Finally there are front wings, where especially McLaren had set the trend by testing a new front wing for their new MP4/18. The second wing shows such a wing, as it was driven by Toyota at Monzo. Most of the teams however drive a Ferrari-bend, which is simple bent wing. Ferrari is running this spec for years now, and only Williams runs a different type (similar to the wing of Toyota in the image) when looking at the best 4 teams. As a one-timer, McLaren brought back the old style of front wings, which are nearly flat. This, in McLaren's case allows more air to flow under the car towards the diffuser. Apparently McLaren could better use some more traction than front grip in Monza

Small notices

Aside from various new elements like a modified underbody, a new diffuser and new internal parts, Ferrari have (re)introduced some small things to increase performance. First of all there are the heat sensors that can measure the tyre temperature at all times. The presence of these sensors can be seen by the little bulge on the flipup before the rear tyre.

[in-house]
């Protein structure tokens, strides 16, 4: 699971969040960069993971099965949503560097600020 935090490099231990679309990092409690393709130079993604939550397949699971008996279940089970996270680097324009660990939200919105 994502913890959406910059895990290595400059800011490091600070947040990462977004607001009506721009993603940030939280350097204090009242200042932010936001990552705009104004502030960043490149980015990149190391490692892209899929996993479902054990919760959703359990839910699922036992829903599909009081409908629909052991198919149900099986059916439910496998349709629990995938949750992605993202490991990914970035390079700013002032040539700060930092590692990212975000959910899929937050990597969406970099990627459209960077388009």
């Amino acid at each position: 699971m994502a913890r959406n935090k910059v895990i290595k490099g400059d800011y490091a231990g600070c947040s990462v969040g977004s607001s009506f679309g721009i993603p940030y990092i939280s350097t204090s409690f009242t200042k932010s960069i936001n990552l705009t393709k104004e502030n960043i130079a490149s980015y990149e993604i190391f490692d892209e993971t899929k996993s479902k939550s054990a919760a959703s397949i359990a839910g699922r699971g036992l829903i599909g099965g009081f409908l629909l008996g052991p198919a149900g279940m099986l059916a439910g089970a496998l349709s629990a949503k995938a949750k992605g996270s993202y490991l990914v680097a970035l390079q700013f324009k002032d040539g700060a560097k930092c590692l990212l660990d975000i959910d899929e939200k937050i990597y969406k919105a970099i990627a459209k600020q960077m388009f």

Ferrari tyrewarmth sensors Fuel hose covered with isolation material

Another novelty was to be found in the pilane. Ferrari have covered the fuel hose with isolation material. As fuel can be best used in low temperatures (more molecules are together in the same volume), it is useful to not let the fuel warm up during refuelling. New flipup for the Minardi PS03Therefore, to prevent the hose and the fuel within to warm up (even if it is only 0.5° C) engineers have covered it, so that it looks like a silver pipe.

Minardi also had a new aerodynamic part at Monzo. It was long since we had seen such a new part, but yet they have sort of copied the Ferrari flip-up and accompanying winglet. The triple layered old flip-up however was only replaced by the new one in free testing, and now during qualifying or race.